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Grocery pricing in the ACT on the new Government site.

By astrojax - 6 August 2008 27

Woolies seem to pip Coles in dairy, but otherwise Coles in the ACT conforms with the national trend.

That said, there are Aldi stores in canberra, so why not reflect them in the list?  What do canberrans reckon about this grocery-watch thing? 

And why isn’t high school maths good enough to let people work out the best price of two competing items??

[ED – sure, compare the price for 6x800ml or 4x1100ml? want a calculator]?

UPDATED: The Chief Minister has used this occasion to pledge support for competition.

Apparently this will mean another supermarket in both Kingston and Dickson (and then I will never again set foot in that stinking Woolies)

What’s Your opinion?

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27 Responses to
Grocery pricing in the ACT on the new Government site.
Mælinar - *spoiler 8:32 am 07 Aug 08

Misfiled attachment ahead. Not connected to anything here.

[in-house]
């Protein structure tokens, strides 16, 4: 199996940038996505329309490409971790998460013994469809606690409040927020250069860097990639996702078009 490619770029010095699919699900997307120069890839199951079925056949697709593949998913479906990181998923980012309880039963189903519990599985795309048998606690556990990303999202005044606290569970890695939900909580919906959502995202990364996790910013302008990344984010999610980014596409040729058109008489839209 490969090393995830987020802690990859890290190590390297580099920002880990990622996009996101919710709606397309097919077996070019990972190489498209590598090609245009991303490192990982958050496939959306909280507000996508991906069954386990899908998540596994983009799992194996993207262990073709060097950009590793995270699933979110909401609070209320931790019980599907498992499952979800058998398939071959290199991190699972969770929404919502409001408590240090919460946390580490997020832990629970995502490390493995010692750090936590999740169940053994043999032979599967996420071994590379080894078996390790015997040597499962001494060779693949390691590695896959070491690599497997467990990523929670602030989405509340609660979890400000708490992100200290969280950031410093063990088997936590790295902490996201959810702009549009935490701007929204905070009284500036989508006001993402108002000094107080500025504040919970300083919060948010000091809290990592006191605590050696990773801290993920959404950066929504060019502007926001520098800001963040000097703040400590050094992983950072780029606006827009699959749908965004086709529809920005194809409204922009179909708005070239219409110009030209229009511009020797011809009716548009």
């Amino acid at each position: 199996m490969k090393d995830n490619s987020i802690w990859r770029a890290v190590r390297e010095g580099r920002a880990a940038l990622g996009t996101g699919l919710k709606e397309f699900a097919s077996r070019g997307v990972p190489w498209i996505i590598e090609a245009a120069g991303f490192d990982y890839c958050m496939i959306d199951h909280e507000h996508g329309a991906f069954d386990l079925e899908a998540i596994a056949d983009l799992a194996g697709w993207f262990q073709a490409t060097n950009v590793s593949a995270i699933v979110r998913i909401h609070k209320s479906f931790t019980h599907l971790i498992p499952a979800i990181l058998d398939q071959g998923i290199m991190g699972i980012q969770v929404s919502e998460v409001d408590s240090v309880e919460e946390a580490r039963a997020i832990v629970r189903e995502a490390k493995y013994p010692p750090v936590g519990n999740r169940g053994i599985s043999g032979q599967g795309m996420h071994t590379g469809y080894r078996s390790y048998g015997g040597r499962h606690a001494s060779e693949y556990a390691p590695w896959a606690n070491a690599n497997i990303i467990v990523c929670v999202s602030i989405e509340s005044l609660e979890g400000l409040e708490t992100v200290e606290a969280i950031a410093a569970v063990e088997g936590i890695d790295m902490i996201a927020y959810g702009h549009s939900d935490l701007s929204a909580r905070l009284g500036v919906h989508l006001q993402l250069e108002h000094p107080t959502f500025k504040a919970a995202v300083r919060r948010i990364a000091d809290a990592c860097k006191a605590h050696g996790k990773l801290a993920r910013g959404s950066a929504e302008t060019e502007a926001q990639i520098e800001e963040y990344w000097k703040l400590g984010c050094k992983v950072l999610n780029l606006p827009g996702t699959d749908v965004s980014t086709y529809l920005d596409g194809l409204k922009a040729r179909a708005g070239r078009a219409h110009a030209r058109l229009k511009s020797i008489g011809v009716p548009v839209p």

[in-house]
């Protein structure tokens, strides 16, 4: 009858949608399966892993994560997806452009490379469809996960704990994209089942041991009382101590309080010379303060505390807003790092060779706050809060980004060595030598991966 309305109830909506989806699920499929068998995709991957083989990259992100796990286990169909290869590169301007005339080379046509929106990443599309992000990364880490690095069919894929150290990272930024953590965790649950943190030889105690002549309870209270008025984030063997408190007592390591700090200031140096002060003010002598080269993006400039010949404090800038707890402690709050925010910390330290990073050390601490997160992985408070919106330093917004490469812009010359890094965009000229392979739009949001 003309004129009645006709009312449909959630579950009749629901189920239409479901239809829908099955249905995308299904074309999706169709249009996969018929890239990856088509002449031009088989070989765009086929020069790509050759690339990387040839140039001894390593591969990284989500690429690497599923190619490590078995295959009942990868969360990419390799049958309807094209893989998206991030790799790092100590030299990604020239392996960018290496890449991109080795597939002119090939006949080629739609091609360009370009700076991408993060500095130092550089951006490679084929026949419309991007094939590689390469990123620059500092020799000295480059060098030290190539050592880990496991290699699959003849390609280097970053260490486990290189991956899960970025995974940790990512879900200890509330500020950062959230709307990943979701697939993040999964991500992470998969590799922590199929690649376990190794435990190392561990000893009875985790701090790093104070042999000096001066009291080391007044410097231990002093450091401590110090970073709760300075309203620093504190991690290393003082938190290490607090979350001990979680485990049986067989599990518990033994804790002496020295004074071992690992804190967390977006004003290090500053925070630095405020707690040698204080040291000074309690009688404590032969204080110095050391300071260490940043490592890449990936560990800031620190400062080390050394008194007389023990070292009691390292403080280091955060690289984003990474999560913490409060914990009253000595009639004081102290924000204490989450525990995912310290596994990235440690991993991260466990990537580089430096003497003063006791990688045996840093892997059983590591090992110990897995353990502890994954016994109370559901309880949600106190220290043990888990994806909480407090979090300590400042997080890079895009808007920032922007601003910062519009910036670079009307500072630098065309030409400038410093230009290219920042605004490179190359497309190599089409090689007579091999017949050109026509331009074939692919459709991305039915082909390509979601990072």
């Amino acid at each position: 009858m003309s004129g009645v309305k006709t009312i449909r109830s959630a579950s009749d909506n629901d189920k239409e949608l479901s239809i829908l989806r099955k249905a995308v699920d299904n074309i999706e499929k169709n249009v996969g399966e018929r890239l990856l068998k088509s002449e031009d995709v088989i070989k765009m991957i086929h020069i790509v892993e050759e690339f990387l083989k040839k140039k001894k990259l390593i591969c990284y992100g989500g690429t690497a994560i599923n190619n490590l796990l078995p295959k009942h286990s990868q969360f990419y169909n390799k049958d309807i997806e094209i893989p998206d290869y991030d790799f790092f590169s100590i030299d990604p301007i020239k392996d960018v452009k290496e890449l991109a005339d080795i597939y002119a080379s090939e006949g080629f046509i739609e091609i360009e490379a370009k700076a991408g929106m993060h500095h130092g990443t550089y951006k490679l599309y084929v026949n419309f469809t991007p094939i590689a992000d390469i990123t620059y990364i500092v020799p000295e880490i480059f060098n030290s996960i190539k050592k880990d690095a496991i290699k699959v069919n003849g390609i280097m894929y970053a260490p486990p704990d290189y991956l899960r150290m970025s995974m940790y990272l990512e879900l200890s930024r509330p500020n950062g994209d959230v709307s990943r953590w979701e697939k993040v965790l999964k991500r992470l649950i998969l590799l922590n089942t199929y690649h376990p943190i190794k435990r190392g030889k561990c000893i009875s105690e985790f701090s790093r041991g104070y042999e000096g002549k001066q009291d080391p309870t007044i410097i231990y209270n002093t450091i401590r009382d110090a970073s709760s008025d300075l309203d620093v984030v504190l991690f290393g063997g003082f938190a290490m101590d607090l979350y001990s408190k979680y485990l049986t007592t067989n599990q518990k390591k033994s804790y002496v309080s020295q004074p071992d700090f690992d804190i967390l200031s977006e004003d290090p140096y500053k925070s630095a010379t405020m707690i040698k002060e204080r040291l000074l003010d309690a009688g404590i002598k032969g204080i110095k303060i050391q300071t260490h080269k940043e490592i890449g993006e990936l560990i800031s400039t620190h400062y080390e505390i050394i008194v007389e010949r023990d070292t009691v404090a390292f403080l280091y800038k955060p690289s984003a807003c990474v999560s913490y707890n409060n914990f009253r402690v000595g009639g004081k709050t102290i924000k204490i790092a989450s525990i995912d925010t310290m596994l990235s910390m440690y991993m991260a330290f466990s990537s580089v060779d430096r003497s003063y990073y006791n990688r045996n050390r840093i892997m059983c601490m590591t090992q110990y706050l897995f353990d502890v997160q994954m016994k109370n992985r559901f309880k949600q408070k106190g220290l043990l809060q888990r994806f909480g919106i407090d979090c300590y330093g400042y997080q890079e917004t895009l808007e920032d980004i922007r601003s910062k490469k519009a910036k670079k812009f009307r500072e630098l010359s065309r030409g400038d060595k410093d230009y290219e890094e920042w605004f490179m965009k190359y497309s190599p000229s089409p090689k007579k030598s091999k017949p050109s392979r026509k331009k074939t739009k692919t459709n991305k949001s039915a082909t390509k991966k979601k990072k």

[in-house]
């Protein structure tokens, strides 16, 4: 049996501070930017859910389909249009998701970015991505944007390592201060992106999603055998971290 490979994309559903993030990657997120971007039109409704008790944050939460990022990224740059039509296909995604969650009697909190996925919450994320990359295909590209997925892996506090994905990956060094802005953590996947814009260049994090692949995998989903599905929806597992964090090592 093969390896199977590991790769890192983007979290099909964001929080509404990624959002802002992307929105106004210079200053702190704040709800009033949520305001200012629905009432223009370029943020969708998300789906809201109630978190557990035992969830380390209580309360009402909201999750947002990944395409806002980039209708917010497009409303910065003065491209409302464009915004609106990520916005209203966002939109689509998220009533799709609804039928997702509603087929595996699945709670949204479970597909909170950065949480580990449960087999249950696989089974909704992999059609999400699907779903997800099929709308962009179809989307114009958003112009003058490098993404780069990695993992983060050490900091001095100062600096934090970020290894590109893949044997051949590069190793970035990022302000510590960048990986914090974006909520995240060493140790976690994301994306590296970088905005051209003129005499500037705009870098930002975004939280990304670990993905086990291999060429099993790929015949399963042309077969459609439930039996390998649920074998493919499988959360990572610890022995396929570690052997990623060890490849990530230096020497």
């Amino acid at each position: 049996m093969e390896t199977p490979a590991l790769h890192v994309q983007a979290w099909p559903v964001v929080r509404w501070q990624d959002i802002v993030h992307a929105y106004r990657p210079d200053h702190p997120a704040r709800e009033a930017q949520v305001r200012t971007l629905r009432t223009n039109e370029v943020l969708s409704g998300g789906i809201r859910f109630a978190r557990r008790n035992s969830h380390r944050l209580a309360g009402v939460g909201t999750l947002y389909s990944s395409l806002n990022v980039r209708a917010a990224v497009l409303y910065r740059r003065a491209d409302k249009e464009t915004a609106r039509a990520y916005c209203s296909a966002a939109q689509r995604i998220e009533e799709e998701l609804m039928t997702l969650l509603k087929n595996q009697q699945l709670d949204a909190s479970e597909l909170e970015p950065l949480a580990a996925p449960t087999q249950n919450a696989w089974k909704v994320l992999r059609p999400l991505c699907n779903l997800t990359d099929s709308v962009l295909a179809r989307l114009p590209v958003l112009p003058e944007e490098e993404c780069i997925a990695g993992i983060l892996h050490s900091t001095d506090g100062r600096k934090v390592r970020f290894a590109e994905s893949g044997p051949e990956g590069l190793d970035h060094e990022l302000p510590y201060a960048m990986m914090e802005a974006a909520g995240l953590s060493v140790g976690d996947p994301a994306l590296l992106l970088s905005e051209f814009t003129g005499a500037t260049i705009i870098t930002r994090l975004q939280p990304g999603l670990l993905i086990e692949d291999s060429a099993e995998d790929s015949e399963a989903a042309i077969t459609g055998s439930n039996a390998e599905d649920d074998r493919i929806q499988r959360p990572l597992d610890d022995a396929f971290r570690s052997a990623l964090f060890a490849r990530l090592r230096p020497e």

So how is this any different to the Stock Exchange top 100 quotes that get trotted out every night on the news chaps ?

I doubt anybody gives a flying about the figure, all they want to know is what their shares are doing, yet every night on the news out it comes.

What it is, in effect is a 5 second executive view of the Stock Exchange. Enough time to precisely say either ‘it went up’, or ‘it went down’.

Requiring the Government to tell you how much watties spaghetti with sausages is before you hit the supermarket aisle is so retarded a concept I’ll pause now to allow a few punters to gracefully step back from the fray before I attack.

Thumper 8:21 am 07 Aug 08

What an unbelievable waste of time and money. Besides the fact that it makes not one iota to price differences anywhere.